Electricity for free this weekend, but only for a short while

Because of the strong winds and with 6 of the 7 nuclear reactors working, Belgium had an overcapacity in electricity production this weekend. This resulted in negative electricity prices last night. This may sound like good news, but in fact it should be put into perspective. 

When we have negative electricity prices, this means that big consumers are being paid to take power from the net. Big companies can have electricity for free, at least for a couple of hours. This weekend's exceptional situation will have no effect on your electricity bill at home, though.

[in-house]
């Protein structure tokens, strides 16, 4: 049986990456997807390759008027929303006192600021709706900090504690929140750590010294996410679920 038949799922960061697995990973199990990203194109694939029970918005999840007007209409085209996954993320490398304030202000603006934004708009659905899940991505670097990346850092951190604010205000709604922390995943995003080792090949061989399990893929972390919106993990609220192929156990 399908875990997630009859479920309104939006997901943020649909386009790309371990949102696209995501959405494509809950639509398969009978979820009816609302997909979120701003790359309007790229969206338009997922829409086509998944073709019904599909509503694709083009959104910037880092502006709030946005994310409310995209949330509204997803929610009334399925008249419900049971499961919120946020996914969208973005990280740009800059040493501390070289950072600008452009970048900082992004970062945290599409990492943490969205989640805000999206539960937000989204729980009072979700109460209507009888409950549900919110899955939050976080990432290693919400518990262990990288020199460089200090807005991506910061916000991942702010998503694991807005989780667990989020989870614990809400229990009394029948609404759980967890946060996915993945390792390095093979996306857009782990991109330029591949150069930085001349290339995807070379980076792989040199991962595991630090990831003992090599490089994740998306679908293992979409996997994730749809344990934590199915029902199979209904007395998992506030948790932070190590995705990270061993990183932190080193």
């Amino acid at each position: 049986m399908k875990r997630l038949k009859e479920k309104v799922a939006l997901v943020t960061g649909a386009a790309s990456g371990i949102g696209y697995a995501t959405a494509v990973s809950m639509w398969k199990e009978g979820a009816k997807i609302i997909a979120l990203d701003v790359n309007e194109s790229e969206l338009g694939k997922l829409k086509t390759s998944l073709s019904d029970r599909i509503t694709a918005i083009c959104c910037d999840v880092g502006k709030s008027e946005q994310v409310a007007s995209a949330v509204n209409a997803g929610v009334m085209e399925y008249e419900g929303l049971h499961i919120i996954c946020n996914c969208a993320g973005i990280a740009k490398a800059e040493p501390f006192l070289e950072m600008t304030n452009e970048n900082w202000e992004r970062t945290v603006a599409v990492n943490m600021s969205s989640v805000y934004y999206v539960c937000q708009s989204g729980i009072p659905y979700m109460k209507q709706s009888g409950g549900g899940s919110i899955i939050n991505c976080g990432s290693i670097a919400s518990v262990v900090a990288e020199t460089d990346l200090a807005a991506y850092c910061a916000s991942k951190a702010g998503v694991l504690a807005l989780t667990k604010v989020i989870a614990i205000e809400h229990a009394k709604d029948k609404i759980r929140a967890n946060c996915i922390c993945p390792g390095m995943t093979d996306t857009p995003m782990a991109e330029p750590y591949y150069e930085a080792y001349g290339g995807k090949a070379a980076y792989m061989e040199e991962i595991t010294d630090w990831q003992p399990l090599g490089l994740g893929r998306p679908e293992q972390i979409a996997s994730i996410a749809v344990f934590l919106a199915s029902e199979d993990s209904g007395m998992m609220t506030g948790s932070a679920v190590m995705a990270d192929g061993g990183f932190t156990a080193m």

Negative electricity prices may be exceptional - they are a combination of a big supply and little demand, like in weekends - "but we are seeing this more often than in the past", says energy expert André Jurres, "up to 30 days each year. Both wind turbines and nuclear plants are not flexible: you can't just turn them off for a while."  

These negative prices are not a good thing: "It shows that the market is not stable." Power plants working on natural gas can be a short-term solution, since these are more flexible, says Jurres, but they are not really climate-friendly. This is why Jurres looks at hydrogen as the energy source for the future, together with the wind turbines, where Belgium could cooperate with the Netherlands. 

The large-scale production of hydroge is the future, and wind turbines can help